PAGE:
Earlier this summer, when the Miss America Organization announced that it would be to the pageant’s famed swimsuit competition, the news was met with mixed emotions. The decision to cut that portion of competition (as well as the evening wear competition) was made under the organization’s now mostly-female leadership, including Gretchen Carlson, who hinted at the #MeToo movement when she went on Good Morning America in June and said, “We are moving [the pageant] forward and evolving it in this cultural revolution.”
Meanwhile, opponents of the change feared a ratings crash that would mean fewer advertisers who could keep the pageant going (since, for better or worse, the swimsuit competition tended to draw eyeballs).
Sunday night saw the first major televised Miss America competition since the sweeping changes were implemented—organizers even called it Miss America 2.0—and it was as if “being modern” was this year’s theme.
Most importantly, Sunday saw the crowning of Miss New York Nia Imani Franklin as Miss America. This made Franklin the first African American contestant to win since 2010, and one of only a handful of Black contestants since the pageant began (Vanessa Williams, who also represented New York in the 1983 competition, was the first African American Miss America).[image id='8d94e375-e14e-4e8f-99b8-69b88239e666' mediaId='2f77cd96-4bd8-44b5-8412-b9a64d2e5c15' align='center' size='medium' share='true' caption='Miss America Nia Franklin' expand='' crop='original'][/image]
A classically trained opera singer, Franklin made her advocacy for school music programs known during the competition. She mentioned at one point, per the New York Times, how “there is a 20 percent higher graduation rate at schools where music is a part of the curriculum.”
After the event, Franklin told press, "I've already seen so many young women reaching out to me personally as Miss New York asking how they can get involved because I think they feel more empowered that they don't have to do things such as walk in a swimsuit for a scholarship. And I'm happy that I didn't have to do so to win this title tonight because I'm more than just that."
Is it a little weak that the crowning of an African-American Miss America is considered groundbreaking in 2018? Maybe. But if this year's televised event was a course-correction after years of being behind the times, Miss America should be focusing on increasing the diversity of not only its competition, but its winner pool.
Franklin's win wasn't the night's only progressive moment. Earlier in the competition, Miss Michigan Emily Sioma introduced herself with a line so issue-focused that it would have seemed out of place in other Miss America pageants: “From the state with 84 percent of the U.S.’s fresh water but none for its residents to drink, I am Miss Michigan Emily Sioma.” The intro even made for a viral tweet:[twitter align='center' id='1038958514604068866' username='maybealexislost']https://twitter.com/maybealexislost/status/1038958514604068866[/twitter]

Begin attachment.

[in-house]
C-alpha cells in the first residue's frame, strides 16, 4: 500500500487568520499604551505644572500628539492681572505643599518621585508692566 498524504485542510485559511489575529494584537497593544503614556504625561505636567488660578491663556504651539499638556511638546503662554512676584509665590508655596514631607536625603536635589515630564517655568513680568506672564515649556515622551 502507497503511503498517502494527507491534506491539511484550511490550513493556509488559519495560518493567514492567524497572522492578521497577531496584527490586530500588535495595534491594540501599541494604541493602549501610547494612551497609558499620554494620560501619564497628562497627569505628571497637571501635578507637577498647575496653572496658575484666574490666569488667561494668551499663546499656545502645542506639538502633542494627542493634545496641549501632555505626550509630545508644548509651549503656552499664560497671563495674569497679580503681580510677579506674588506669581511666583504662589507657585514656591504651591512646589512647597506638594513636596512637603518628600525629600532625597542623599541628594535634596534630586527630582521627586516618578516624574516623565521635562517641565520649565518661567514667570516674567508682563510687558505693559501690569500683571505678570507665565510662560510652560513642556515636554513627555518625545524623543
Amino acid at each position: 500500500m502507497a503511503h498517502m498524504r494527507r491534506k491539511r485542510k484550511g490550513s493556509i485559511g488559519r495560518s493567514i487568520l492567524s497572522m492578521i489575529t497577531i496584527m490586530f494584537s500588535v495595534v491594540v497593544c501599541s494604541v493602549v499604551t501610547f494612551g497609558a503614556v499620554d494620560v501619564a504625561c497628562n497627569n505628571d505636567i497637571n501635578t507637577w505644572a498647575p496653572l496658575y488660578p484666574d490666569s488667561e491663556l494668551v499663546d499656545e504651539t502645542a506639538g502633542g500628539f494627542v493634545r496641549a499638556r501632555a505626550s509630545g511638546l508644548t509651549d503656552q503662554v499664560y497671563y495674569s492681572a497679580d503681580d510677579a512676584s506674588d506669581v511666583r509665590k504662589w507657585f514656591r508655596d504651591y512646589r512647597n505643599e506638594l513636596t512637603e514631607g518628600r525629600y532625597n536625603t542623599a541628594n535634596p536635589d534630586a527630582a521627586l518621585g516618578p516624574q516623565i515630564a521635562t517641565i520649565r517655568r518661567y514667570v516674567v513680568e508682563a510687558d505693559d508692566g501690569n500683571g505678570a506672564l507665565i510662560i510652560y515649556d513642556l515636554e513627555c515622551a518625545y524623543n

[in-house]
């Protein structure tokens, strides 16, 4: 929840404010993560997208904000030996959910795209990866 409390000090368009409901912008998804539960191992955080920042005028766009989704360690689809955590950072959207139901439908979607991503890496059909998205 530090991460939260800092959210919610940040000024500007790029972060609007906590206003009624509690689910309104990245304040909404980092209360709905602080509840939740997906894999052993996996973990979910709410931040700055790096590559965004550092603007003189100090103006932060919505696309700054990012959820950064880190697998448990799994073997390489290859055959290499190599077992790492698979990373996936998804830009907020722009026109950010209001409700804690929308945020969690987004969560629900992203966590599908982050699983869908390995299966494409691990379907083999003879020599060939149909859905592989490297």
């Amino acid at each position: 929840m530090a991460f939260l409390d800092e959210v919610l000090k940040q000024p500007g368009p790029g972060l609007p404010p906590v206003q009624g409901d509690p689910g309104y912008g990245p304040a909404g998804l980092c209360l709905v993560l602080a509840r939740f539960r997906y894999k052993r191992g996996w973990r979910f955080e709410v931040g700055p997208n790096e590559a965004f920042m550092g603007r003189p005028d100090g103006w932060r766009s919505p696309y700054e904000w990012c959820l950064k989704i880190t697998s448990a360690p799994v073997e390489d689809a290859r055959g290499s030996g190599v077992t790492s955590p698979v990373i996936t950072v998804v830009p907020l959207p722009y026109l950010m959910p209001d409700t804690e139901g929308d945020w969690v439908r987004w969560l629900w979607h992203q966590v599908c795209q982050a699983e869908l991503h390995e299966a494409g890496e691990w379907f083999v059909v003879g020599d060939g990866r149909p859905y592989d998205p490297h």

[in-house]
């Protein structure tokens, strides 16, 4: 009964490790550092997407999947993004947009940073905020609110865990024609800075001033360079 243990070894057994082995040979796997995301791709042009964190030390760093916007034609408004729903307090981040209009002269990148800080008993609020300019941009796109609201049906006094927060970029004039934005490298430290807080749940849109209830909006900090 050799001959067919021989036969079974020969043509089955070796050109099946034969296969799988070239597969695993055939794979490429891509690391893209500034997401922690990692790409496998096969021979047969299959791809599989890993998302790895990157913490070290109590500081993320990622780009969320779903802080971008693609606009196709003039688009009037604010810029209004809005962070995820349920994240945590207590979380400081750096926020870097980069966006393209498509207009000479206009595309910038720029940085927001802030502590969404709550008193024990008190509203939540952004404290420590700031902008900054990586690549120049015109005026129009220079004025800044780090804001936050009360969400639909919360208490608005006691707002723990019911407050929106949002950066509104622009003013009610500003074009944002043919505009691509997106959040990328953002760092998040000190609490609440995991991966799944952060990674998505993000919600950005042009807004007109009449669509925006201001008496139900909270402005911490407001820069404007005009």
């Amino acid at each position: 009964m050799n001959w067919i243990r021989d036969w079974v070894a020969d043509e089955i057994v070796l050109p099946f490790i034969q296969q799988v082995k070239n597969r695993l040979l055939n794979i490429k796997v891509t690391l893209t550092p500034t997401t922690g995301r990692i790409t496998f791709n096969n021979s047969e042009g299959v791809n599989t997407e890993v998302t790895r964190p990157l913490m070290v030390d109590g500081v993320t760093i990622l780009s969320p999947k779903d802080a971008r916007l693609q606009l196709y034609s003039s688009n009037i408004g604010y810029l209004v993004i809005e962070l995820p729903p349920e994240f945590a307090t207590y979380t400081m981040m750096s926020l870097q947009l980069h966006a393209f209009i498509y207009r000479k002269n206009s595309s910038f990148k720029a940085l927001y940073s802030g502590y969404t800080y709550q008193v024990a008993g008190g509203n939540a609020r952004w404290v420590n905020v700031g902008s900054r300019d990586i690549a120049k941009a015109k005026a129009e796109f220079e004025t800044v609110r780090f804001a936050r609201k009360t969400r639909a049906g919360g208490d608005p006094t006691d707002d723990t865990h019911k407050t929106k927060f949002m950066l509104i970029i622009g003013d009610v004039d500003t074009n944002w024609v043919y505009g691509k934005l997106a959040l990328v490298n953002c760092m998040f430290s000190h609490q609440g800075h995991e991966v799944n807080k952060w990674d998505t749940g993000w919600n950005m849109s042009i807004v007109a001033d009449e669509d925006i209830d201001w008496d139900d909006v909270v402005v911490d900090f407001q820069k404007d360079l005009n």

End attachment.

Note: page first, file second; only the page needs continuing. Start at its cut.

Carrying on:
Sioma was referring to the ongoing water crisis in Flint, Michigan. The lead in the city’s outdated piping leaked into its portable water supply, leading to a deadly crisis that primarily impacts low-income residents, many of them Black. The issue remains largely unresolved since 2014, for reasons related to corruption, racism, and neglect.
Though the competition has had moments of political outspokenness from contestants, it still felt surprising to hear an issue this complicated and specific brought to the fore at Miss America—even if it is one of the biggest problems plaguing Sioma's home state. But this is Miss America 2.0, and if a young woman who wants to truly represent her home state can’t speak to its real issues during competition, what was the point of re-angling Miss America in the first place?
In just a few hours, Si0ma has already brought Flint's water crisis back into the national conversation. (Wrote The Detroit News: "Sioma, a University of Michigan graduate who majored in women's studies, was a contender...for Miss Internet.") Just imagine what this competition could really do for America if contestants made it about their state's biggest issues.
No matter what happens going forward, Sunday night was a coup for the organization, which had a lot to prove after its pivot away from more looks-focused competition. This year's pageant may have shown conclusively that even—or maybe especially—without a swimsuit competition, there are reasons to tune into Miss America.[editoriallinks id='71b9b76f-e015-4b30-8c0a-b1421abd274b'][/editoriallinks]